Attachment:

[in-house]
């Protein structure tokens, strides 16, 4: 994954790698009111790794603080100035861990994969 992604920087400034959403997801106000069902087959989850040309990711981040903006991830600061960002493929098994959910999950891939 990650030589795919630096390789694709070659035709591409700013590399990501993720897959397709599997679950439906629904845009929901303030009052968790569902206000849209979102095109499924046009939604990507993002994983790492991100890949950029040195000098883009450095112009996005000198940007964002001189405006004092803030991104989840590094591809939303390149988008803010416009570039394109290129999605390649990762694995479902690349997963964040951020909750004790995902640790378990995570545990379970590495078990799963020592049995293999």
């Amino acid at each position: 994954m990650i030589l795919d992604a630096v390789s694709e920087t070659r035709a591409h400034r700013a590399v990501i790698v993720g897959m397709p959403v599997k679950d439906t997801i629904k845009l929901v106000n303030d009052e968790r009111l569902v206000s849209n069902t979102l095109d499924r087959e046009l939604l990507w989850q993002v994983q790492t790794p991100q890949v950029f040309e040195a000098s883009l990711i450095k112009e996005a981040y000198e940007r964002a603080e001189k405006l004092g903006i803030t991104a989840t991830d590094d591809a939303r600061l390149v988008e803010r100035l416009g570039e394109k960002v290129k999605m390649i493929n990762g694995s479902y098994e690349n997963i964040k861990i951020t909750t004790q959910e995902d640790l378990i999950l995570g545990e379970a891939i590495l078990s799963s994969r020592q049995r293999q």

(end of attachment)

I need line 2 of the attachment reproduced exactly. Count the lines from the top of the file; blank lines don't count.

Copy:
């Protein structure tokens, strides 16, 4: 994954790698009111790794603080100035861990994969 992604920087400034959403997801106000069902087959989850040309990711981040903006991830600061960002493929098994959910999950891939 990650030589795919630096390789694709070659035709591409700013590399990501993720897959397709599997679950439906629904845009929901303030009052968790569902206000849209979102095109499924046009939604990507993002994983790492991100890949950029040195000098883009450095112009996005000198940007964002001189405006004092803030991104989840590094591809939303390149988008803010416009570039394109290129999605390649990762694995479902690349997963964040951020909750004790995902640790378990995570545990379970590495078990799963020592049995293999």